City Council Reviews Tulsa Budget, Public Safety, Arts Discussed

Thursday, May 8th 2014, 6:19 pm
By: Emory Bryan

The Tulsa city council started its public review of the mayor's proposed budget Thursday. Public safety dollars were discussed, but what to do with the Park's Department arts budget was also a big topic.

The council hopes to save the Henthorne Performing Arts Center, but they also had a lot of questions about a sign, showing plans to redo the roof and air conditioning, while the city considers closing down the only program that uses the building.

Tulsa City Councilors are digging into the details of Mayor Dewey Bartlett's budget, and while they don't like to see cuts in fire or police, they also want to save arts programs.

5/2/2014 Related Story: 188 Vacant Positions Eliminated, 27 Layoffs In Proposed 2015 Tulsa Budget

Those three departments are taking $3 million in cuts, after years of dwindling budgets.

The council has no quick answers about how to pay for all for it.

"If I get something, somebody else is going to get cut, it's that simple and those are things people in the community wants as well," said Chief Chuck Jordan with the Tulsa Police.

The proposed budget would eliminate $420,000 for city funded arts programs, including the staff at the Henthorne Performing Arts Center.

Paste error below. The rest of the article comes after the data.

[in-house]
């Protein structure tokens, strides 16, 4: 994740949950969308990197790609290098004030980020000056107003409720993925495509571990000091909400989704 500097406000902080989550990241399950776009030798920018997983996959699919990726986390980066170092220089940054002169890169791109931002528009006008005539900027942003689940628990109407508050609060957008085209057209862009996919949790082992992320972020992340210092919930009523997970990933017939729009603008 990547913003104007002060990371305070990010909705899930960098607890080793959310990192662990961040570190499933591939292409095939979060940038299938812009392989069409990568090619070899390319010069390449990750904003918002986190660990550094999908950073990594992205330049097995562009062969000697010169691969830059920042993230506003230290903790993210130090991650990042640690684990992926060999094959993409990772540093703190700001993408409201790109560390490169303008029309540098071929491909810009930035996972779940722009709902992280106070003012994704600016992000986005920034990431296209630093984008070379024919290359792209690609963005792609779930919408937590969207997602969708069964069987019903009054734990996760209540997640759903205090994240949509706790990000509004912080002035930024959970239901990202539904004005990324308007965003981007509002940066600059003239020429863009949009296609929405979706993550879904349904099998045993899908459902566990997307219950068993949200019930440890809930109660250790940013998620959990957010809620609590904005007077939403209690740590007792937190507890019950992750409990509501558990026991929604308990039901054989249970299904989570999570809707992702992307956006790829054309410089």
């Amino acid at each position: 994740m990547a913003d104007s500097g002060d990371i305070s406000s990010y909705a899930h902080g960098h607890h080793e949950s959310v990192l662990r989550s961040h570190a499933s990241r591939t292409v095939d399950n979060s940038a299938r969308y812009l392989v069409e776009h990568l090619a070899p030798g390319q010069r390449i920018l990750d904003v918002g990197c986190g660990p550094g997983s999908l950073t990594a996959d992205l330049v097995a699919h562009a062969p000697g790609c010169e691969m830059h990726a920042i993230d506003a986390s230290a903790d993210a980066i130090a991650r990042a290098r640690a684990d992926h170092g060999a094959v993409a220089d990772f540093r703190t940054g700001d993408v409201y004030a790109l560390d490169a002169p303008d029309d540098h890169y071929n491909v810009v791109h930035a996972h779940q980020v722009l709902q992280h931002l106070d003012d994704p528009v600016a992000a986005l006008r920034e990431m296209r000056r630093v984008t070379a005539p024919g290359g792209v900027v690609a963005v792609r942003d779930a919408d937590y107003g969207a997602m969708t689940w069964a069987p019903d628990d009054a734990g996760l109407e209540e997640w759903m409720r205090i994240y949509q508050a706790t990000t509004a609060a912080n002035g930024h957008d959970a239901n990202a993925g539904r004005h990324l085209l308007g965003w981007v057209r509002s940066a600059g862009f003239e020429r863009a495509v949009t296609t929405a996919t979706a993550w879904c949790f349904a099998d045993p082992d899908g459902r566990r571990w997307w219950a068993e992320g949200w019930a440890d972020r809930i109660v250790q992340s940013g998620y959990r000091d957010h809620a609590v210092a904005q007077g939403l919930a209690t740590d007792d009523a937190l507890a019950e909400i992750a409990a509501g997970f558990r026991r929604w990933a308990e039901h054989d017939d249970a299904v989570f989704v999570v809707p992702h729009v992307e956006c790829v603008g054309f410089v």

5/6/2014 Related Story: New Tulsa Budget Forces Cuts To Performing Arts

It's what's left of two larger and distinct programs that were consolidated to save money, but which remain booked solid with adult and children's programs.

The Parks Department insists they'd like to save the program, and regardless, they'd like to save the building, which is why they want to go ahead with plans to fix the roof and air conditioning.

Dwain Midget, with the City of Tulsa, said, "Unless you are looking to demo that building, or let it go into disrepair, you want to try and maintain it, and again, we want to try and find a partner to continue the programs there for adults and the youth."

In the same meeting where cuts to the Arts were criticized, the police chief said his department is getting smaller while the need for police officers is growing.

"I don't think there is any reason to panic, I think there's concern for the future, because what we do today will impact our crime rate will be a year and a half from now, we know that from history," Jordan said.

Without new hires, the police department gets smaller by 18 officers each year.

As for Henthorne, the council wants numbers on moving the program elsewhere, and is asking the Parks Department to hold off working on the building until the budget is a little clearer.

There is a plan to demolish the pool, but that's been in the works a long time.